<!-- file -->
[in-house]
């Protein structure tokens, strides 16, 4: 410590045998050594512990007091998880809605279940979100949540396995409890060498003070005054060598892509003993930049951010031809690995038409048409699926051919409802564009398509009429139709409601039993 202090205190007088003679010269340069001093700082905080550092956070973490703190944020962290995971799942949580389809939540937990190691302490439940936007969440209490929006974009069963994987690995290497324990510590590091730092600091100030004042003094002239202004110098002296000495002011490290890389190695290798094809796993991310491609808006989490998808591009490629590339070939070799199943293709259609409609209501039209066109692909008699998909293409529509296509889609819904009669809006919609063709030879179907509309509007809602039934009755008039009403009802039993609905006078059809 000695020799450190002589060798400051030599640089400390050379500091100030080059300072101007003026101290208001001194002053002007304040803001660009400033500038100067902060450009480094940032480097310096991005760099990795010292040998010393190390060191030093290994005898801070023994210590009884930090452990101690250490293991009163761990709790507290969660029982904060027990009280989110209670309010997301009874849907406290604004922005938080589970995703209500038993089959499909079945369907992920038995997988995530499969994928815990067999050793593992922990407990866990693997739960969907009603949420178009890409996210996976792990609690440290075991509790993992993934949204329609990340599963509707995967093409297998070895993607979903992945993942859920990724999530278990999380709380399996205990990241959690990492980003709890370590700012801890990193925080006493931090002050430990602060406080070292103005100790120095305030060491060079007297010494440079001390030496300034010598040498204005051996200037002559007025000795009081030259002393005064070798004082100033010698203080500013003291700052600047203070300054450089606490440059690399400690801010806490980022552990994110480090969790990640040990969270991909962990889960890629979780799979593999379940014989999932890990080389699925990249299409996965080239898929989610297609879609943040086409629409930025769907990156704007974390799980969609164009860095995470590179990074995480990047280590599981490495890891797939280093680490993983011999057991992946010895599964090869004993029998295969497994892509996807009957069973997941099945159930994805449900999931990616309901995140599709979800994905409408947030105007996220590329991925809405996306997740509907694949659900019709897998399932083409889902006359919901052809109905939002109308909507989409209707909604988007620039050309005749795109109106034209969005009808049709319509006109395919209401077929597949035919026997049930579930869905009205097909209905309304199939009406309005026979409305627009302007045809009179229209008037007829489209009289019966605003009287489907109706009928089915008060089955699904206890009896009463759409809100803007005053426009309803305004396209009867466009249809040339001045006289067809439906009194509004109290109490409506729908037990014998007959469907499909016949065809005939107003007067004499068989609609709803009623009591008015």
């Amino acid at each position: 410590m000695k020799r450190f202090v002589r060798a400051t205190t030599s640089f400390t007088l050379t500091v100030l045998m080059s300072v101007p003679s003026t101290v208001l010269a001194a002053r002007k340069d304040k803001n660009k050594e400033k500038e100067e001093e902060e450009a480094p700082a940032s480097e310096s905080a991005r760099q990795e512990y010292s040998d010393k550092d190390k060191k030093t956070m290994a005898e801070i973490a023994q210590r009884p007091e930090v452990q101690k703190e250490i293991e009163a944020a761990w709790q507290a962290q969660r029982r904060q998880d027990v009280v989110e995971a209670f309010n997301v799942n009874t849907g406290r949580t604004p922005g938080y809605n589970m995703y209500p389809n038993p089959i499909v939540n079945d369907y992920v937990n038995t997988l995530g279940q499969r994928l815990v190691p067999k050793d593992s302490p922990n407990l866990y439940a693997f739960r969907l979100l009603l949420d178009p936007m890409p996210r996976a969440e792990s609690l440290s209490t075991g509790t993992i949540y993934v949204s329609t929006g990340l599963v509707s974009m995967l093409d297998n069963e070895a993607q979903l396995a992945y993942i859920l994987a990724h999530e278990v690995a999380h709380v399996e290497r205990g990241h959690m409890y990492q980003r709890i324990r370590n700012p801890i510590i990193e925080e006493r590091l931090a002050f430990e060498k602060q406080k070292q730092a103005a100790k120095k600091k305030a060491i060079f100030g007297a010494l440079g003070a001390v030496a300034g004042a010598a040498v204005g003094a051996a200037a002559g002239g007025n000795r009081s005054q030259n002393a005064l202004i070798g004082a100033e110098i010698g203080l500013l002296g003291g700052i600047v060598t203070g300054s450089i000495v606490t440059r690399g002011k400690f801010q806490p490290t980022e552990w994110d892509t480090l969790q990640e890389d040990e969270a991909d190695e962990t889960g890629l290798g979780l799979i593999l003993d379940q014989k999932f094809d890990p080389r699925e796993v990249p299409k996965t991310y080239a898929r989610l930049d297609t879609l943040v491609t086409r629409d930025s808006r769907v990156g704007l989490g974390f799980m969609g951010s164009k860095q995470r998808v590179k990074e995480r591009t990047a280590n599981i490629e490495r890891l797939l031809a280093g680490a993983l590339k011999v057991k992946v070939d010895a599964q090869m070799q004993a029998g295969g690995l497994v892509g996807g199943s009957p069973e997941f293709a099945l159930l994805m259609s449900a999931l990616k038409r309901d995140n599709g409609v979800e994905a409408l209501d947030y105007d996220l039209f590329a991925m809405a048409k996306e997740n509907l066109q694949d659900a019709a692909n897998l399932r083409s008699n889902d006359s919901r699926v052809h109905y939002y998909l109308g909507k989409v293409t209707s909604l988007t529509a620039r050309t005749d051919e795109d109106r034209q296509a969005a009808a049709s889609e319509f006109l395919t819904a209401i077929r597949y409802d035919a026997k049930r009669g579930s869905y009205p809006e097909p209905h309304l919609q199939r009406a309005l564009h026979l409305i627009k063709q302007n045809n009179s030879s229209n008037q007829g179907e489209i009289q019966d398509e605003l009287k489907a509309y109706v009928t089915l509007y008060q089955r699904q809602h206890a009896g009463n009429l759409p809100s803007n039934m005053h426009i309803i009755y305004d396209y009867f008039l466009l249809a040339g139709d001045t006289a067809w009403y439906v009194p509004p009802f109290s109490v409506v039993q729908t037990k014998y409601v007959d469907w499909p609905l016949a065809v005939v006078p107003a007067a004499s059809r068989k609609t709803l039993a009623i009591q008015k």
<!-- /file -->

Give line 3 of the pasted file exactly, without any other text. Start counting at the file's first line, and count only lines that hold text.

């Amino acid at each position: 410590m000695k020799r450190f202090v002589r060798a400051t205190t030599s640089f400390t007088l050379t500091v100030l045998m080059s300072v101007p003679s003026t101290v208001l010269a001194a002053r002007k340069d304040k803001n660009k050594e400033k500038e100067e001093e902060e450009a480094p700082a940032s480097e310096s905080a991005r760099q990795e512990y010292s040998d010393k550092d190390k060191k030093t956070m290994a005898e801070i973490a023994q210590r009884p007091e930090v452990q101690k703190e250490i293991e009163a944020a761990w709790q507290a962290q969660r029982r904060q998880d027990v009280v989110e995971a209670f309010n997301v799942n009874t849907g406290r949580t604004p922005g938080y809605n589970m995703y209500p389809n038993p089959i499909v939540n079945d369907y992920v937990n038995t997988l995530g279940q499969r994928l815990v190691p067999k050793d593992s302490p922990n407990l866990y439940a693997f739960r969907l979100l009603l949420d178009p936007m890409p996210r996976a969440e792990s609690l440290s209490t075991g509790t993992i949540y993934v949204s329609t929006g990340l599963v509707s974009m995967l093409d297998n069963e070895a993607q979903l396995a992945y993942i859920l994987a990724h999530e278990v690995a999380h709380v399996e290497r205990g990241h959690m409890y990492q980003r709890i324990r370590n700012p801890i510590i990193e925080e006493r590091l931090a002050f430990e060498k602060q406080k070292q730092a103005a100790k120095k600091k305030a060491i060079f100030g007297a010494l440079g003070a001390v030496a300034g004042a010598a040498v204005g003094a051996a200037a002559g002239g007025n000795r009081s005054q030259n002393a005064l202004i070798g004082a100033e110098i010698g203080l500013l002296g003291g700052i600047v060598t203070g300054s450089i000495v606490t440059r690399g002011k400690f801010q806490p490290t980022e552990w994110d892509t480090l969790q990640e890389d040990e969270a991909d190695e962990t889960g890629l290798g979780l799979i593999l003993d379940q014989k999932f094809d890990p080389r699925e796993v990249p299409k996965t991310y080239a898929r989610l930049d297609t879609l943040v491609t086409r629409d930025s808006r769907v990156g704007l989490g974390f799980m969609g951010s164009k860095q995470r998808v590179k990074e995480r591009t990047a280590n599981i490629e490495r890891l797939l031809a280093g680490a993983l590339k011999v057991k992946v070939d010895a599964q090869m070799q004993a029998g295969g690995l497994v892509g996807g199943s009957p069973e997941f293709a099945l159930l994805m259609s449900a999931l990616k038409r309901d995140n599709g409609v979800e994905a409408l209501d947030y105007d996220l039209f590329a991925m809405a048409k996306e997740n509907l066109q694949d659900a019709a692909n897998l399932r083409s008699n889902d006359s919901r699926v052809h109905y939002y998909l109308g909507k989409v293409t209707s909604l988007t529509a620039r050309t005749d051919e795109d109106r034209q296509a969005a009808a049709s889609e319509f006109l395919t819904a209401i077929r597949y409802d035919a026997k049930r009669g579930s869905y009205p809006e097909p209905h309304l919609q199939r009406a309005l564009h026979l409305i627009k063709q302007n045809n009179s030879s229209n008037q007829g179907e489209i009289q019966d398509e605003l009287k489907a509309y109706v009928t089915l509007y008060q089955r699904q809602h206890a009896g009463n009429l759409p809100s803007n039934m005053h426009i309803i009755y305004d396209y009867f008039l466009l249809a040339g139709d001045t006289a067809w009403y439906v009194p509004p009802f109290s109490v409506v039993q729908t037990k014998y409601v007959d469907w499909p609905l016949a065809v005939v006078p107003a007067a004499s059809r068989k609609t709803l039993a009623i009591q008015k």